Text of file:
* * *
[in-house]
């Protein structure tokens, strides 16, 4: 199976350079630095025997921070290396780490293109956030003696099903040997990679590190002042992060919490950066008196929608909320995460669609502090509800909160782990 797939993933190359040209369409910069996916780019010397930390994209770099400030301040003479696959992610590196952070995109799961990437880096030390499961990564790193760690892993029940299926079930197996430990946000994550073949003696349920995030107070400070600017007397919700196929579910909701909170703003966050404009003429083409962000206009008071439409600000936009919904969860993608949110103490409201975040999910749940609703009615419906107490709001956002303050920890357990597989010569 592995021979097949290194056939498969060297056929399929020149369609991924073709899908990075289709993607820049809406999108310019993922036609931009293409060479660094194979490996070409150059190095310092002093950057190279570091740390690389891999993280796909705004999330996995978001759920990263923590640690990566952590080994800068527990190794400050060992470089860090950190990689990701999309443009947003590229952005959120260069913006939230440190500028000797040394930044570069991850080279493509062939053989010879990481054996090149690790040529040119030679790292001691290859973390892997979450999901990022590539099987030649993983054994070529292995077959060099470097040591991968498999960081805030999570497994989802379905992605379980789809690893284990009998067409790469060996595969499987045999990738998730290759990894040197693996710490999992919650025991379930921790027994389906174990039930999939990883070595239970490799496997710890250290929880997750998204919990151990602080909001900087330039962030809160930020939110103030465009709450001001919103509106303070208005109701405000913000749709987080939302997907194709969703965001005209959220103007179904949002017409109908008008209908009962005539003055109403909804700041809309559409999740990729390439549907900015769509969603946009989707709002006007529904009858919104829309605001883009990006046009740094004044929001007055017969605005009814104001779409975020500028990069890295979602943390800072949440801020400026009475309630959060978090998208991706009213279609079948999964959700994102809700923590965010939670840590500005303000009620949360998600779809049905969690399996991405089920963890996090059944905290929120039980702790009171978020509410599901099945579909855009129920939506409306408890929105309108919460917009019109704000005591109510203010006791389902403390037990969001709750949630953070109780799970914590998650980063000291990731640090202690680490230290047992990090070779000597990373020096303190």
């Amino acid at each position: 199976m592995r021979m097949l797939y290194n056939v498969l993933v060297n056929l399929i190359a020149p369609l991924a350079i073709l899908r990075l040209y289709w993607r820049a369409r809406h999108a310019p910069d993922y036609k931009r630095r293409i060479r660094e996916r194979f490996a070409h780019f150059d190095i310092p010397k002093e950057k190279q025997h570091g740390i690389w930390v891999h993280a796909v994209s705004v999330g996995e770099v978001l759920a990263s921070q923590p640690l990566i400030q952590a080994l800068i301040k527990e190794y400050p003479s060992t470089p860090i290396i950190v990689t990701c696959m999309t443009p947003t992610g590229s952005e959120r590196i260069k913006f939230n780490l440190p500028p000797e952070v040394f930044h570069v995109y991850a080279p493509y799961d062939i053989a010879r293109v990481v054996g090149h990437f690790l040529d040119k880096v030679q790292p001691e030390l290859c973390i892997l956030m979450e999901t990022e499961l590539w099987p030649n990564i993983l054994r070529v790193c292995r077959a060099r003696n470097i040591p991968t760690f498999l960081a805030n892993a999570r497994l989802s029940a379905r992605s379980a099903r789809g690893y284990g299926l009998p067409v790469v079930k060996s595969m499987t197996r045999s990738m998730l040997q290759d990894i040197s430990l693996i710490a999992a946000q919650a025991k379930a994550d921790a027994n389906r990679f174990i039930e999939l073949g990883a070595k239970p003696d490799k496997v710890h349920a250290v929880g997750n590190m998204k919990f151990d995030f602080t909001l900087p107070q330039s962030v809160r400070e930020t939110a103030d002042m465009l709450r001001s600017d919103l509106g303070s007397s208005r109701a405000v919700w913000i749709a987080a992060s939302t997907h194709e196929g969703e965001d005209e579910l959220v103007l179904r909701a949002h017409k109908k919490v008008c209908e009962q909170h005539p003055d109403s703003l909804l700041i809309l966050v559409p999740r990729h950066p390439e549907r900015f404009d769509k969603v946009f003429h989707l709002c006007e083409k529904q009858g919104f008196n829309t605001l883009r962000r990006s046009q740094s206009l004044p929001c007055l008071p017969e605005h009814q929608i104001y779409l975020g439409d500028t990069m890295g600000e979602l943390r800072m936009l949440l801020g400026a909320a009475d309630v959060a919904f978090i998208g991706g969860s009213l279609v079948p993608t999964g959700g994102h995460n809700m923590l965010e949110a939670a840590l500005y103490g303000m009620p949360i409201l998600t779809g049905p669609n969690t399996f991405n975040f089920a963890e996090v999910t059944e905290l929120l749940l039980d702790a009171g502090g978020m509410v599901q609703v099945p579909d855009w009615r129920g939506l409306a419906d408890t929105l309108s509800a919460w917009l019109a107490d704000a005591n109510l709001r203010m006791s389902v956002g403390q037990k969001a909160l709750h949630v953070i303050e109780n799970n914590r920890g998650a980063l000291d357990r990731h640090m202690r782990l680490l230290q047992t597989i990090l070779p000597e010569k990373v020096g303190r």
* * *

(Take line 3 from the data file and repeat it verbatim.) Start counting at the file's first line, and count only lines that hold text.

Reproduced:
């Amino acid at each position: 199976m592995r021979m097949l797939y290194n056939v498969l993933v060297n056929l399929i190359a020149p369609l991924a350079i073709l899908r990075l040209y289709w993607r820049a369409r809406h999108a310019p910069d993922y036609k931009r630095r293409i060479r660094e996916r194979f490996a070409h780019f150059d190095i310092p010397k002093e950057k190279q025997h570091g740390i690389w930390v891999h993280a796909v994209s705004v999330g996995e770099v978001l759920a990263s921070q923590p640690l990566i400030q952590a080994l800068i301040k527990e190794y400050p003479s060992t470089p860090i290396i950190v990689t990701c696959m999309t443009p947003t992610g590229s952005e959120r590196i260069k913006f939230n780490l440190p500028p000797e952070v040394f930044h570069v995109y991850a080279p493509y799961d062939i053989a010879r293109v990481v054996g090149h990437f690790l040529d040119k880096v030679q790292p001691e030390l290859c973390i892997l956030m979450e999901t990022e499961l590539w099987p030649n990564i993983l054994r070529v790193c292995r077959a060099r003696n470097i040591p991968t760690f498999l960081a805030n892993a999570r497994l989802s029940a379905r992605s379980a099903r789809g690893y284990g299926l009998p067409v790469v079930k060996s595969m499987t197996r045999s990738m998730l040997q290759d990894i040197s430990l693996i710490a999992a946000q919650a025991k379930a994550d921790a027994n389906r990679f174990i039930e999939l073949g990883a070595k239970p003696d490799k496997v710890h349920a250290v929880g997750n590190m998204k919990f151990d995030f602080t909001l900087p107070q330039s962030v809160r400070e930020t939110a103030d002042m465009l709450r001001s600017d919103l509106g303070s007397s208005r109701a405000v919700w913000i749709a987080a992060s939302t997907h194709e196929g969703e965001d005209e579910l959220v103007l179904r909701a949002h017409k109908k919490v008008c209908e009962q909170h005539p003055d109403s703003l909804l700041i809309l966050v559409p999740r990729h950066p390439e549907r900015f404009d769509k969603v946009f003429h989707l709002c006007e083409k529904q009858g919104f008196n829309t605001l883009r962000r990006s046009q740094s206009l004044p929001c007055l008071p017969e605005h009814q929608i104001y779409l975020g439409d500028t990069m890295g600000e979602l943390r800072m936009l949440l801020g400026a909320a009475d309630v959060a919904f978090i998208g991706g969860s009213l279609v079948p993608t999964g959700g994102h995460n809700m923590l965010e949110a939670a840590l500005y103490g303000m009620p949360i409201l998600t779809g049905p669609n969690t399996f991405n975040f089920a963890e996090v999910t059944e905290l929120l749940l039980d702790a009171g502090g978020m509410v599901q609703v099945p579909d855009w009615r129920g939506l409306a419906d408890t929105l309108s509800a919460w917009l019109a107490d704000a005591n109510l709001r203010m006791s389902v956002g403390q037990k969001a909160l709750h949630v953070i303050e109780n799970n914590r920890g998650a980063l000291d357990r990731h640090m202690r782990l680490l230290q047992t597989i990090l070779p000597e010569k990373v020096g303190r």